Chilli peppers are the quintessential ingredient in a wide range of cuisine from across the world. Originally from South America and the Caribbean region, the chilli pepper has found its way into national dishes from Asia to India and Europe. Universally popular, they are enjoyed for their ability to liven up virtually any dish.
Growing chilli peppers for kitchen use is one of the most satisfying small scale gardening exercises in that a single plant, or several plants, can provide a constant supply of spice for a wide range of meals throughout the year. Whether a single plant on the kitchen windowsill, one or two on a balcony or several in a garden plot, chilli peppers are an excellent component of any vegetable garden.
There are hundreds of types of chilli pepper. Capsicum annuum (sweet peppers and chillies) are the most common and extensively cultivated of the five domesticated capsicums. This species encompasses a wide range of shapes and sizes of peppers, both mild and hot, ranging from bell peppers to chilli peppers. Cayenne, jalapenos, and serranos are Capsicum annuum.
The other domesticated cultivars include Asian hot peppers and tabasco peppers which are Capsicum Frutescens. The hot Habaneros and Scotch Bonnet peppers are Capsicum chinense, while the extra hot Aji peppers, such as Aji Amarillo and Aji Cristal, belong to Capsicum baccatum. The wild chilli peppers chiltepíns and chillipiquíns from Mexico are Capsicum glabriusculum.
As usual with gardening terminology, chilli fruits are considered vegetables when green, a spice when red and dried, but are classified as berries botanically. Chilli peppers for culinary use are usually determined from their particular individual characteristics, such as pungency, colour, shape, flavour, size, and use. Thus particular meals can require particular varieties of pepper.
The infamous heat signature of the chilli pepper comes from the chemical capsaicin, known to stimulate the production of endorphins, which produce a sense of well being thus contributing to ideas that chilli peppers are good for health. This heat is measured using the Scoville Organoleptic Scale, created in 1912 and ranges from the mildest chillies under 5,000 units to the hottest over 30,000 units.
Scoville Heat Units
|1,600,000 – 2,200,000||Carolina Reaper|
|855,000 – 2,199,999||Komodo Dragon Chilli Pepper, Trinidad Moruga Scorpion, Naga Viper pepper, Infinity Chilli, Naga Morich, Bhut Jolokia (ghost pepper), Trinidad Scorpion Butch T pepper, Bedfordshire Super Naga, Spanish Naga Chilli|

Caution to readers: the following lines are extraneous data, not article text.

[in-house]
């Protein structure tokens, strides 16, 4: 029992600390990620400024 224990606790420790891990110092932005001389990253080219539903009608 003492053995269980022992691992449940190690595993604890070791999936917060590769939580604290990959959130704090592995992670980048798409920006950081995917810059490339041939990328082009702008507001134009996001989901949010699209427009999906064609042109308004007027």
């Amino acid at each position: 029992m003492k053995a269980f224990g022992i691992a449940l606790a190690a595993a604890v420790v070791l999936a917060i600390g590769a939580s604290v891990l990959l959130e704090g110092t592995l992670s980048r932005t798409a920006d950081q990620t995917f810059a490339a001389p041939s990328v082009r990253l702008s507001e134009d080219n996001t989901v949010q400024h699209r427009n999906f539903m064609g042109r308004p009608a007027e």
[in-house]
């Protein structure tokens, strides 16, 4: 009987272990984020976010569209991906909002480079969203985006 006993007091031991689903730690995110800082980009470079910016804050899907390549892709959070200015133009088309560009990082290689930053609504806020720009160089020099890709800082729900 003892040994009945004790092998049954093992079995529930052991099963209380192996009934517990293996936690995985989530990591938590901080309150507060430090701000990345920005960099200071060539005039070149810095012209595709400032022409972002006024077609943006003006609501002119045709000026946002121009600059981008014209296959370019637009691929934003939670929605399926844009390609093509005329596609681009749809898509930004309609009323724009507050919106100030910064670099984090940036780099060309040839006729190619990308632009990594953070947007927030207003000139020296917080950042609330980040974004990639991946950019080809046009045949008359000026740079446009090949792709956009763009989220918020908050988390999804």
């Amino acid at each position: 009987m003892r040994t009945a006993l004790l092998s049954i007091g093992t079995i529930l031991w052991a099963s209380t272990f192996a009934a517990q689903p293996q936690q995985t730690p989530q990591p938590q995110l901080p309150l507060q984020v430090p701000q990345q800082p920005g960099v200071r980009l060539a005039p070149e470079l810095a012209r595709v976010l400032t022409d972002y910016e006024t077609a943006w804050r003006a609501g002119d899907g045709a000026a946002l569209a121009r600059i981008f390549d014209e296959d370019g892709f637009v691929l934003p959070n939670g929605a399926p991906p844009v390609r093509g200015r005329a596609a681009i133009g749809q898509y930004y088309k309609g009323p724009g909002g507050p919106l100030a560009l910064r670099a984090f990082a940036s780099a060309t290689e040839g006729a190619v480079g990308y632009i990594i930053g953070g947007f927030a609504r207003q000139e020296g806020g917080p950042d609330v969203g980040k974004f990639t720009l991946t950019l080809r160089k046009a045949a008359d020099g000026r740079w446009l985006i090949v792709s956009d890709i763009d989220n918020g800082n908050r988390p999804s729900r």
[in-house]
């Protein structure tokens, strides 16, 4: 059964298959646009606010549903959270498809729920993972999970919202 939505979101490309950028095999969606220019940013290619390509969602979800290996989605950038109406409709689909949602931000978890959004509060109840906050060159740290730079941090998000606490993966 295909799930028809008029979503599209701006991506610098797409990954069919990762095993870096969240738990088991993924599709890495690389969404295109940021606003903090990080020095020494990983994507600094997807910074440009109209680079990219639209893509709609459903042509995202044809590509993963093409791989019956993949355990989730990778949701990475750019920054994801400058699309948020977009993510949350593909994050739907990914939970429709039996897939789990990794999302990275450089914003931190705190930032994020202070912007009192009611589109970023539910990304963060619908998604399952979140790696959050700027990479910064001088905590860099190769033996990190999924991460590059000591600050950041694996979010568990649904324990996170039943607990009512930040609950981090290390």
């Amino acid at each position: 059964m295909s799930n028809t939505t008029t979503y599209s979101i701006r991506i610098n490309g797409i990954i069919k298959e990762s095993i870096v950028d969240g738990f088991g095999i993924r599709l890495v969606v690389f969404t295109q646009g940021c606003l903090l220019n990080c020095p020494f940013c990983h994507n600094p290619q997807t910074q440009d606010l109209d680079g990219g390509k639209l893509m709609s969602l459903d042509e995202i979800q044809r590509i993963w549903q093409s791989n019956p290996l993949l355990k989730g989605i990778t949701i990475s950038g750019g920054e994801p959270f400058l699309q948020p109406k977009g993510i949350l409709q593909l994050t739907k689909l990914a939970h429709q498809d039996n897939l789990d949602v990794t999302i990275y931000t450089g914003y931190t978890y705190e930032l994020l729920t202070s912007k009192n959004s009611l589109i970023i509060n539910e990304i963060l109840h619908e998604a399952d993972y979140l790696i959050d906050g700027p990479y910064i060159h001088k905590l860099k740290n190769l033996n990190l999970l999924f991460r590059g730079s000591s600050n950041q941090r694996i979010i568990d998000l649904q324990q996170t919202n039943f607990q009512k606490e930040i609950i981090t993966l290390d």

|350,000 – 580,000||Red Savina habanero|
|100,000 – 350,000||Habanero chilli, Scotch bonnet pepper, Datil pepper, Rocoto, Madame Jeanette, Peruvian White Habanero, Jamaican hot pepper, Fatalii, Wiri Wiri|
|100,000 – 225,000||Bird’s eye chilli|
|50,000 – 100,000||Byadgi chilli, Malagueta pepper, Chiltepin pepper, Piri piri, Pequin pepper, Siling Labuyo|
|30,000 – 50,000||Guntur chilli, Cayenne pepper, Ají pepper, Tabasco pepper, Capsicum chinense, Serenade chilli|
|10,000 – 23,000||Serrano pepper, Peter pepper, Chile de árbol, Aleppo pepper, Chungyang Red Pepper|
|3,500 – 10,000||Guajillo pepper, Espelette pepper, Fresno pepper, Jalapeño, Wax (e.g. Hungarian wax pepper)|
|1,000 – 4,000||Jalapeño pepper, Gochujang, Pasilla pepper, Peppadew, poblano (or ancho), Poblano verde, Rocotillo pepper|
|100 – 900||Banana pepper, Cubanelle, paprika, Peperoncini, Pimento|
Capsaicin is a volatile oil that can burn skin and cause pain lasting for days. When handling hot peppers latex or plastic gloves are advised. Make sure not to touch any part of the body, particularly the eyes or mouth. If burning occurs, wash hands with dish soap, or hold a towel dipped in milk over the affected area. Do keep chillies away from young children.
Chilli plants generally grow to about one metre tall though dwarf varieties are available. They can be grown indoors and outdoors. There is a common misunderstanding that chillies require desert like heat conditions and strong sunshine. This is not true and while the plant does require a good constant temperature through its main growing period, once established the plant does very well in a general Belgium summer.
The problem with chillies is getting them started. Chilli seeds take a long time to germinate and do not have a high germination rate compared to other vegetables. Out of 10 seeds planted only 3 may appear. Generally it can take between 3 to 5 weeks to germinate chilli pepper seeds or then again, some seeds will sprout within a few days while others never come up at all.
The good thing about this is that chillies provide the gardener with hours of harmless entertainment indoors during the months of January and February when nothing much else is happening in the garden. Starting the chilli seeds becomes the first gardening task of the year and for some, whole areas of the house become germination laboratories for experimentation. The real art of growing chillies is getting the seeds to germinate, after that, the plants look after themselves.
As with all seed germination there are all sorts of tricks and propagation aids that can be used. Some chilli enthusiasts use high tech heated propagators of various shapes and sizes, and degrees of complexity. This is to be encouraged, but is not essential, for while the seeds and seedlings are very sensitive, the basic process of germination is about alternating the seed’s condition from that of winter dormancy into that of spring time growing.
One such trick for encouraging difficult seeds to sprout is to soak them before planting as this weakens the shell barrier so the seedlings can sprout through easier. This can be achieved through wrapping seeds in paper towel and immersing in a cup of water for 24/48 hours. Using very hot water can accelerate the softening of the seed shell. Similarly, putting the seeds into the freezer for 24/48 hours before wetting can also help kickstart the winter/spring process. The seeds are then placed in individual pots.